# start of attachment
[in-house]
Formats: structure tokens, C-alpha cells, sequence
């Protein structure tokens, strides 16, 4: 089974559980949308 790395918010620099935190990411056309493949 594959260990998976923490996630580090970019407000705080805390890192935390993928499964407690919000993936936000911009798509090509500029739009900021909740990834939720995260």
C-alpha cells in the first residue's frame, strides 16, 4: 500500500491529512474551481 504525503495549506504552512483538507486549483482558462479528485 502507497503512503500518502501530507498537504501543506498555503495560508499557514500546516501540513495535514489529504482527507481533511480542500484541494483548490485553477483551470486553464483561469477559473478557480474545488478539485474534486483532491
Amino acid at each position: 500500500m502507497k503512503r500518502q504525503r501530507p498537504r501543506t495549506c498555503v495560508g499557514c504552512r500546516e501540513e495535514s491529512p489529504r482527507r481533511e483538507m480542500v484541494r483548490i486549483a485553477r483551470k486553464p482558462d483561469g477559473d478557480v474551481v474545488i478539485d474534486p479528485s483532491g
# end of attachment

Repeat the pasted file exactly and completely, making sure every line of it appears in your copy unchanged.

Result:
[in-house]
Formats: structure tokens, C-alpha cells, sequence
């Protein structure tokens, strides 16, 4: 089974559980949308 790395918010620099935190990411056309493949 594959260990998976923490996630580090970019407000705080805390890192935390993928499964407690919000993936936000911009798509090509500029739009900021909740990834939720995260």
C-alpha cells in the first residue's frame, strides 16, 4: 500500500491529512474551481 504525503495549506504552512483538507486549483482558462479528485 502507497503512503500518502501530507498537504501543506498555503495560508499557514500546516501540513495535514489529504482527507481533511480542500484541494483548490485553477483551470486553464483561469477559473478557480474545488478539485474534486483532491
Amino acid at each position: 500500500m502507497k503512503r500518502q504525503r501530507p498537504r501543506t495549506c498555503v495560508g499557514c504552512r500546516e501540513e495535514s491529512p489529504r482527507r481533511e483538507m480542500v484541494r483548490i486549483a485553477r483551470k486553464p482558462d483561469g477559473d478557480v474551481v474545488i478539485d474534486p479528485s483532491g